In late September, the Librería Martinez de Chapman University (LMdeCU) Teen Mentoring Program added a new element to its role in supporting high school youth in Santa Ana. In partnership with the Orange County Congregation Community Organization, the LMdeCU Mentoring Program worked with nine mentees from Santa Ana High School during the summer to plan and implement a student-led conference focusing on issues that mattered to them. The students zeroed in on school climate, leadership, and Restorative Justice as avenues to increase students’ confidence and positively impact their school community.

The leadership workshop offered tangible ways in which high school students could develop leadership skills around goal-setting, challenging their comfort zone, assuming leadership positions in extracurricular activities, and developing meaningful relationships. The main “take-away” was the importance of working on one’s personal development in order to better school climate.

The second workshop discussed Restorative Justice practices as an alternative to zero-tolerance policies at their school. Holding Restorative Justice Circles (RJ Circles) after an incident to address the underlying reasons a student acted out (instead of simply suspending them) was discussed as more effective and supportive of a positive school climate.

The Santa Ana High School students put a lot of time and effort into the conference over the summer months, which resulted in a truly amazing event. Santa Ana High School Principal, Jeff Bishop, was so impressed with their work that he asked them to present their workshops at two school assemblies!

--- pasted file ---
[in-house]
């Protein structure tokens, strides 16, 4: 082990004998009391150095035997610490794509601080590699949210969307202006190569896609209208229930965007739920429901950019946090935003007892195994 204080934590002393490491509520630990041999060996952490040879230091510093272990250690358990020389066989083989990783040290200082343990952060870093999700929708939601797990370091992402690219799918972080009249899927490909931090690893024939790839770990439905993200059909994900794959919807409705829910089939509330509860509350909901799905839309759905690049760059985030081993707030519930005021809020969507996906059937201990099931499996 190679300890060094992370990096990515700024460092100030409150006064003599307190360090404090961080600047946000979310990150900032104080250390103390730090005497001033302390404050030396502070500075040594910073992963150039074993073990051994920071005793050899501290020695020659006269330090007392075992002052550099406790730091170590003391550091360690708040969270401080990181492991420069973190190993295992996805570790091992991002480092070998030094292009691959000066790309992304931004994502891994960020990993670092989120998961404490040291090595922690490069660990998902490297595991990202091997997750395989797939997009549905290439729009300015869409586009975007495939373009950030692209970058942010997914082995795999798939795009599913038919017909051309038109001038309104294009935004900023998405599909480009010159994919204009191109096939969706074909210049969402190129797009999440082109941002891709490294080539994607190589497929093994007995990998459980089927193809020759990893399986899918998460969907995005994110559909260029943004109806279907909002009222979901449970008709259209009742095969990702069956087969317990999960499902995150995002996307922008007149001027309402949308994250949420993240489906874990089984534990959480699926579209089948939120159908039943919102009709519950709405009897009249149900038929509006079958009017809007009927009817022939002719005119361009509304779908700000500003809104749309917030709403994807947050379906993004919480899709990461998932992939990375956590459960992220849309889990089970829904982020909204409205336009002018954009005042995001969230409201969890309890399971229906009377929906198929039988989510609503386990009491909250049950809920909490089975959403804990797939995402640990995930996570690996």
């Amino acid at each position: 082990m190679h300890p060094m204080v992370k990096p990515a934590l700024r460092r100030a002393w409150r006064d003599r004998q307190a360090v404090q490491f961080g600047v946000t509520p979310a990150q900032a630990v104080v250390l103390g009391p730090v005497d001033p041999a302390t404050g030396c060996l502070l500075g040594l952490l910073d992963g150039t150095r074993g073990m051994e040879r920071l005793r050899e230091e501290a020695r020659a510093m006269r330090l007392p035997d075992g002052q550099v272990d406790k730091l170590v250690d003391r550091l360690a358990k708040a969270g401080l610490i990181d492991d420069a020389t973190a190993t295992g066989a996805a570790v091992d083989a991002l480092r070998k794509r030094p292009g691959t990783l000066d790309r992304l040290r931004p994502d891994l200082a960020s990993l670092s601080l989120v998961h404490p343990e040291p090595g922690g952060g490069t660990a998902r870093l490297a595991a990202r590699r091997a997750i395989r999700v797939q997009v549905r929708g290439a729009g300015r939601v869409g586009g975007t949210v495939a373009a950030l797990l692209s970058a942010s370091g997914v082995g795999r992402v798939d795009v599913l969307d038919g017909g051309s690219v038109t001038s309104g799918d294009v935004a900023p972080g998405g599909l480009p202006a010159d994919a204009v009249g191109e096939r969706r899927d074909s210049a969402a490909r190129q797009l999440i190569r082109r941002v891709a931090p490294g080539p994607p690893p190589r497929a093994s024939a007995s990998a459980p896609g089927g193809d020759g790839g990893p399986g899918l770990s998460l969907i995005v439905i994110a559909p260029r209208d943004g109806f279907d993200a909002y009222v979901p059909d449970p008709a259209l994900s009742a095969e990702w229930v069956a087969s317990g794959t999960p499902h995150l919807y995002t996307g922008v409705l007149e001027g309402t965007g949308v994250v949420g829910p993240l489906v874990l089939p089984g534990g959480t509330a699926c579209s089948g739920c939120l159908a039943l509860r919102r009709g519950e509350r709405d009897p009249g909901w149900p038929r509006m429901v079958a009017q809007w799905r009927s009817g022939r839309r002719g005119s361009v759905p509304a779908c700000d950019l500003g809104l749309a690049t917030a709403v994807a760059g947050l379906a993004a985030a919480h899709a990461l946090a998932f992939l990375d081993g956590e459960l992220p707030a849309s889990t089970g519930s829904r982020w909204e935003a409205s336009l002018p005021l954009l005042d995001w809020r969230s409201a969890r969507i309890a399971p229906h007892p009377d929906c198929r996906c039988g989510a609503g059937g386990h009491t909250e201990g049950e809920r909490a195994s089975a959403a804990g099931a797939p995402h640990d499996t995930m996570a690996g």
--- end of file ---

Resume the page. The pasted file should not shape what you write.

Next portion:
Anaida Colon-Muniz, Associate Professor and Director of Community Education Programs at the LMdeCU, had this to say about the conference: “The students were so brave, confident, and very well prepared. I loved the interaction with the audience and the clear points they presented in their visuals.”

What was most impressive, however, was how much the students grew during their experience planning the conference. The students grew exponentially in their research efficacy, public speaking, and confidence in themselves and their own capabilities. One student whose voice originally shook every time he spoke, ended up delivering his part in the Leadership Workshop with poise, eloquence, and confidence – no shaking or note cards needed! The students’ growth truly reflected not only the success of the LMdeCU Mentoring Program, but the amazing feats youth can achieve when given support, resources, and a voice.  Justin Koppelman, Assistant Director for Civic Engagement Initiatives, is excited by the new effort: “It’s wonderful to see the students’ voice being engaged so intentionally and in a way that continues to shape the mentoring program in a way that matters to both Santa Ana High School and its students.”

The Librería Martinez de Chapman University Teen Mentoring Program (LMdeCU Mentoring Program) is in its third year and is supported by the College of Educational Studies, Civic Engagement Initiatives, and Santa Ana High School. The program engages aspiring youth in this neighboring community and offers guidance, social support, and college and career preparation. The program is coordinated by two AmeriCorps VISTAs working with Civic Engagement Initiatives, Susanna Creed and Justin Villaseñor. The program has grown from an initial 8 Chapman mentors, 8 Santa Ana High School students, and weekly meetings on Tuesdays to engage 17 Chapman mentors, 25 Santa Ana High School mentees, and weekly meetings on both Tuesdays and Thursdays.